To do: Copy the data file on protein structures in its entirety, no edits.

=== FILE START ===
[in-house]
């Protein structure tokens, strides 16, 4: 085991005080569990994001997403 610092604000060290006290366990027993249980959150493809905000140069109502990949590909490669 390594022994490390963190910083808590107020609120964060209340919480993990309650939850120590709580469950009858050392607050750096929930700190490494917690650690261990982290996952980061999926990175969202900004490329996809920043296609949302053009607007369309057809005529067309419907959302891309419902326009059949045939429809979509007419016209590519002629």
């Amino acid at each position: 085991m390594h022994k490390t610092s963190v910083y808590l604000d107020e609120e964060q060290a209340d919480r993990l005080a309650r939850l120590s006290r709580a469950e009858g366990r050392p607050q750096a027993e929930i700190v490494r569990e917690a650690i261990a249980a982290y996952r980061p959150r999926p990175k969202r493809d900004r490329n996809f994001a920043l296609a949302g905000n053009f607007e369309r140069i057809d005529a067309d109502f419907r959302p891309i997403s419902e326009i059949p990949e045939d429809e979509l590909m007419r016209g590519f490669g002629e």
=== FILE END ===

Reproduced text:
[in-house]
């Protein structure tokens, strides 16, 4: 085991005080569990994001997403 610092604000060290006290366990027993249980959150493809905000140069109502990949590909490669 390594022994490390963190910083808590107020609120964060209340919480993990309650939850120590709580469950009858050392607050750096929930700190490494917690650690261990982290996952980061999926990175969202900004490329996809920043296609949302053009607007369309057809005529067309419907959302891309419902326009059949045939429809979509007419016209590519002629």
């Amino acid at each position: 085991m390594h022994k490390t610092s963190v910083y808590l604000d107020e609120e964060q060290a209340d919480r993990l005080a309650r939850l120590s006290r709580a469950e009858g366990r050392p607050q750096a027993e929930i700190v490494r569990e917690a650690i261990a249980a982290y996952r980061p959150r999926p990175k969202r493809d900004r490329n996809f994001a920043l296609a949302g905000n053009f607007e369309r140069i057809d005529a067309d109502f419907r959302p891309i997403s419902e326009i059949p990949e045939d429809e979509l590909m007419r016209g590519f490669g002629e």